As an independent laboratory, the validity of our data is essential to our business and it is also essential to our customers’ confidence. If our TBN results are actually low, then we need to find the reason why; however, if the results just seem lower then they should be for a certain oil type, this is something that we cannot address. This brings us back to the lack of standards for this test. It has been our experience that the repeatability of the test is as important (if not more so) than the actual result, so we are sticking with our new method.

An interesting note: we are not sure exactly how much of a problem a low TBN is – or whether it is even a problem at all. Both ASTM methods D-4739 and D-974 state that “No general relationship between bearing corrosion and acid or base numbers is known.” Does the TBN give good information about the oil? We think yes, though we also think that a low TBN may not necessarily harm the engine or signal the need to get rid of the oil. I hope this helps explain the TBN test from our point of view and answers some of your questions. Please feel free of contact us, or stop by if you are in the Fort Wayne area.

Sincerely,
Ryan Stark and Kristin Huff
Blackstone Labs

Re: Blackstone TBNs #221266 07/29/03 03:13 AM
Joined: Jun 2003
Posts: 37
D
day1si Offline
Offline
D
Joined: Jun 2003
Posts: 37
I want to personally thank you for your efforts to come on here and explain your testing methods and their contribution.
It shows a commitment to quality in your work when you are concerned enough to hear out your customer and or potential customers concerns, and address them.

Thanks [Smile]

JP

[ July 29, 2003, 06:14 PM: Message edited by: day1si ]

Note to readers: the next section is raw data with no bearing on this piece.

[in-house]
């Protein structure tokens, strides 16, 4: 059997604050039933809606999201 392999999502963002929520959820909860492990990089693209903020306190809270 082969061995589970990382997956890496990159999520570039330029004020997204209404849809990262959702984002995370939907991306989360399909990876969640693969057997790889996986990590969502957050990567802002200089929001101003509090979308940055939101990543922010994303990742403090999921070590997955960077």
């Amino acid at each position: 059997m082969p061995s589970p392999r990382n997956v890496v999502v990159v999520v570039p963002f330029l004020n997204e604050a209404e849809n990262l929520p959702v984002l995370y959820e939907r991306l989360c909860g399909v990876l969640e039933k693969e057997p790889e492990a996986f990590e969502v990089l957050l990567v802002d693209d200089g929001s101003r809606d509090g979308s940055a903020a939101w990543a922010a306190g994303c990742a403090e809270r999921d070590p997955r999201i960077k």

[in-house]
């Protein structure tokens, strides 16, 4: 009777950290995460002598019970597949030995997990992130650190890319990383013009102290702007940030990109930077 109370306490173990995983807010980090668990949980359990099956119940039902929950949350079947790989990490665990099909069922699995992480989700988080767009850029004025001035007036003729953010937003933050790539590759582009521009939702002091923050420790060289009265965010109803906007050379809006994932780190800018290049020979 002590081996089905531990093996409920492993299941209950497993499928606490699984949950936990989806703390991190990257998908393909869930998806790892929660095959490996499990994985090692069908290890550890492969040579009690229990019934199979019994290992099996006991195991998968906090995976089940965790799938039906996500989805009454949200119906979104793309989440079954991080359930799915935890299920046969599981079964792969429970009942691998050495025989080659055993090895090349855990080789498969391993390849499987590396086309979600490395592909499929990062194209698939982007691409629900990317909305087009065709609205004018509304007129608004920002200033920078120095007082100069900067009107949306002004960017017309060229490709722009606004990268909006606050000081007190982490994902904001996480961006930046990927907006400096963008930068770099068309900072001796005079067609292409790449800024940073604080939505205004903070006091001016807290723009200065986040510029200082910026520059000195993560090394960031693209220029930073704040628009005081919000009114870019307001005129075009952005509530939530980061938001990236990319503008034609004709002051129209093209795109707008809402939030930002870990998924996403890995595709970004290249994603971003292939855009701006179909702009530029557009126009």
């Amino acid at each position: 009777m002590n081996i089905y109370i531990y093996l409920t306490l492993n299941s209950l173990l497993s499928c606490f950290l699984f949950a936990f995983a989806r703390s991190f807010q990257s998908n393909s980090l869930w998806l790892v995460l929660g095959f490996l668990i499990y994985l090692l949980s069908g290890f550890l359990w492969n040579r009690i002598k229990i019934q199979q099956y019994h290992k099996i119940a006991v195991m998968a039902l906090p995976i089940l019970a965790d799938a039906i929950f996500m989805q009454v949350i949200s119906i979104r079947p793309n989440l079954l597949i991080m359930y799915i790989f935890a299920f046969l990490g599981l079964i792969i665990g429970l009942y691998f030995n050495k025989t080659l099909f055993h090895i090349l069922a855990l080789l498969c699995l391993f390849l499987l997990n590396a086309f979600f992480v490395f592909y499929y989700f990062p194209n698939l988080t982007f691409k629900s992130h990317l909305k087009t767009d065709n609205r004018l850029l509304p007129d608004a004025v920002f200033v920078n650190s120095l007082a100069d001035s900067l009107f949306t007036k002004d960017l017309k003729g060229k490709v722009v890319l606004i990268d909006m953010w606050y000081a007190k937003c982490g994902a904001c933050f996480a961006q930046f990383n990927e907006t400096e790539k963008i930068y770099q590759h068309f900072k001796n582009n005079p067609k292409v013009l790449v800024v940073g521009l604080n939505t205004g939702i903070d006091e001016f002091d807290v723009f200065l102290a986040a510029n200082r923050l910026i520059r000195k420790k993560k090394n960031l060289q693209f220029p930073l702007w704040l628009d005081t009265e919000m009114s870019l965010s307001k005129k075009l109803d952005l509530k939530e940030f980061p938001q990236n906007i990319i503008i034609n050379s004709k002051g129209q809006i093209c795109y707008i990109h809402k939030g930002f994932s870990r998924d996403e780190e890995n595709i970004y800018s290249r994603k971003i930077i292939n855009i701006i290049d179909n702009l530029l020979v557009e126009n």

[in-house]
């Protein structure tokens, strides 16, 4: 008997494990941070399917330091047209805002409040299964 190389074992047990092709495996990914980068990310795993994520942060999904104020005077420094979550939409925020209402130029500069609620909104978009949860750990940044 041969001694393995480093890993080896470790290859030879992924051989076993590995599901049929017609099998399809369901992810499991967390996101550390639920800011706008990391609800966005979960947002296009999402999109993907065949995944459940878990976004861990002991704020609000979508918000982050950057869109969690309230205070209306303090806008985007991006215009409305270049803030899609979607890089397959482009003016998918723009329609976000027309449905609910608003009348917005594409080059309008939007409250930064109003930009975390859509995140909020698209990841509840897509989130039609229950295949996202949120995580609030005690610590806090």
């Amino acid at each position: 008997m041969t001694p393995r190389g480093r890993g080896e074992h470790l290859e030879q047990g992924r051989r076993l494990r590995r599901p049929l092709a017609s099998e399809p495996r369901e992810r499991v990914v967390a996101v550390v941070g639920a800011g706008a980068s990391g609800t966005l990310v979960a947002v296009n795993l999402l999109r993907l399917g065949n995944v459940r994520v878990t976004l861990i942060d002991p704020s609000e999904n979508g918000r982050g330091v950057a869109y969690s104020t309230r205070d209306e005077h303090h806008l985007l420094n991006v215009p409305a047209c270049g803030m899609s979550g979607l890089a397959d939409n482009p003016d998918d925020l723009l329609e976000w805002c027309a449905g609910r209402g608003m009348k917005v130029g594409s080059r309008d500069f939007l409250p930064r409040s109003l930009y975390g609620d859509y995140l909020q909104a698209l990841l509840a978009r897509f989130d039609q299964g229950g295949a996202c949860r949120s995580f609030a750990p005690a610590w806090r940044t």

Re: Blackstone TBNs #221267 07/29/03 04:53 AM
Joined: Aug 2002
Posts: 917
K
Ken4 Offline
Offline
K
Joined: Aug 2002
Posts: 917
quote:
Originally posted by Kristin Huff:
Our standard oils are Shell Rotella T 15W/40, Shell 10W/30 and Non-Detergent 30W. These were chosen because they are readily available and give us a good range. The virgin Non-Detergent TBN was about 0.5, the Shell 10W/30 was 6.9, and the Rotella T was 11.5 (both stated on their web site).

Kristin, if you were to use the Dexsil kits on these, would you get close to 0.5, 6.9 & 11.5? Or more like 3, 10, 14? Im curious as to the accuracy of the Dexsil kits. Thanks.

Re: Blackstone TBNs #221268 07/29/03 06:41 AM
Joined: Feb 2003
Posts: 529
R
rob-the-oil-nut Offline
Offline
R
Joined: Feb 2003
Posts: 529
quote:
Originally posted by day1si:
I want to personally thank you for your efforts to come on here and explain your testing methods and their contribution.
JP

I echo those sentiments. Bravo!

Re: Blackstone TBNs #221269 07/29/03 08:52 AM
Joined: Jan 2003
Posts: 658
Y
YZF150 Offline
Offline
Y
Joined: Jan 2003
Posts: 658
Hmmm. Several concerns:

A modified method isn't, technically , a method at all, even though results appear to be repeatable. A litigant would never--rationally or wisely--admit lab results not founded on an accepted method. This is not intended to be nit picking, it just doesn't feel right.

What method does Shell use? Is this a true apples-apples comparison?

Is pH a valid metric for motor oil? Used and virgin? Why 4? What's the basis for that?

If the Blackstone process is capable of returning 11.5 results, why are we seeing UOAs with these 1s, 2s, and 3s?

If the former method returned values so different (relatively) from the new way of doing it now, what does TBN even mean anymore? What does the value actually tell us? It's like a switch from one currency to another--no way to know the true worth or value of a unit unless it is related to something concrete. How is that going to happen for us with TBN?

Re: Blackstone TBNs #221270 07/29/03 12:37 PM
Joined: Aug 2002
Posts: 15,361
P
PandaBear Offline
Offline
P
Joined: Aug 2002
Posts: 15,361
Also, I would like to ask how linear are the numbers you get from the new test. Do they follow a linear model (like TBN4 is 2x stronger than TBN2) or do they follow other kind of model? How do we interpret these number compare to the old method or compare to other lab's method?

Thanks for clarifying the method and I really appreaciate your effort.

Re: Blackstone TBNs #221271 07/30/03 01:47 PM
Joined: Jan 2003
Posts: 243
D
Drstressor Offline
Offline
D
Joined: Jan 2003
Posts: 243